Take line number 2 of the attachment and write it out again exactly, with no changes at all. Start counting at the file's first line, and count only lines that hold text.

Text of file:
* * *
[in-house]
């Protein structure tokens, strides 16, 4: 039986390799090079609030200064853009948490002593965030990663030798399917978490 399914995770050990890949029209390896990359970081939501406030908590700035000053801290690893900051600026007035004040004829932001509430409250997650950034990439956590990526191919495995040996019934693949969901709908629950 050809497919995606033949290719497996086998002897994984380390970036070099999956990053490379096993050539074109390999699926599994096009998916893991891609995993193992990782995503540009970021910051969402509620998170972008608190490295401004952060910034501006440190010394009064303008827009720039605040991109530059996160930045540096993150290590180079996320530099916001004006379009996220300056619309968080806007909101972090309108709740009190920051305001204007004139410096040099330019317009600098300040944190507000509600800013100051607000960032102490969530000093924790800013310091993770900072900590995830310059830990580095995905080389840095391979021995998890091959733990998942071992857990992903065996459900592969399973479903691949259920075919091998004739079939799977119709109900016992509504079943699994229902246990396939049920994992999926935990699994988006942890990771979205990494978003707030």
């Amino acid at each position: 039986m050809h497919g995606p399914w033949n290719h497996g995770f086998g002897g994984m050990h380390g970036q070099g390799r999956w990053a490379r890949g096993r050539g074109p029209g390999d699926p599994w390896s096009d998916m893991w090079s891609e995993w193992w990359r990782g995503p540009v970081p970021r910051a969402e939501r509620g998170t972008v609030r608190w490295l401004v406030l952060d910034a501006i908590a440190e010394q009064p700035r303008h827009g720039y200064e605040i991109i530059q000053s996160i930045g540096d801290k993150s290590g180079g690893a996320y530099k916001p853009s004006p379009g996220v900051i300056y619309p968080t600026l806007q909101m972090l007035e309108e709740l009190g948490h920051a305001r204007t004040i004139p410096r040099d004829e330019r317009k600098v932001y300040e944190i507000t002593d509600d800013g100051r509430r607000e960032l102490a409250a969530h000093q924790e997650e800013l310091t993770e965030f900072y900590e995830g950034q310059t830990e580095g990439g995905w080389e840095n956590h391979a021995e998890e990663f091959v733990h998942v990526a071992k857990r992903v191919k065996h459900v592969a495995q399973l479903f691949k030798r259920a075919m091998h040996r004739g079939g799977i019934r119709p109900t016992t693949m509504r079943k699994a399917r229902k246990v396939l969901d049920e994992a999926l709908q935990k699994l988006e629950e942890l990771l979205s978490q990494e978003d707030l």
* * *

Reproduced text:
């Protein structure tokens, strides 16, 4: 039986390799090079609030200064853009948490002593965030990663030798399917978490 399914995770050990890949029209390896990359970081939501406030908590700035000053801290690893900051600026007035004040004829932001509430409250997650950034990439956590990526191919495995040996019934693949969901709908629950 050809497919995606033949290719497996086998002897994984380390970036070099999956990053490379096993050539074109390999699926599994096009998916893991891609995993193992990782995503540009970021910051969402509620998170972008608190490295401004952060910034501006440190010394009064303008827009720039605040991109530059996160930045540096993150290590180079996320530099916001004006379009996220300056619309968080806007909101972090309108709740009190920051305001204007004139410096040099330019317009600098300040944190507000509600800013100051607000960032102490969530000093924790800013310091993770900072900590995830310059830990580095995905080389840095391979021995998890091959733990998942071992857990992903065996459900592969399973479903691949259920075919091998004739079939799977119709109900016992509504079943699994229902246990396939049920994992999926935990699994988006942890990771979205990494978003707030």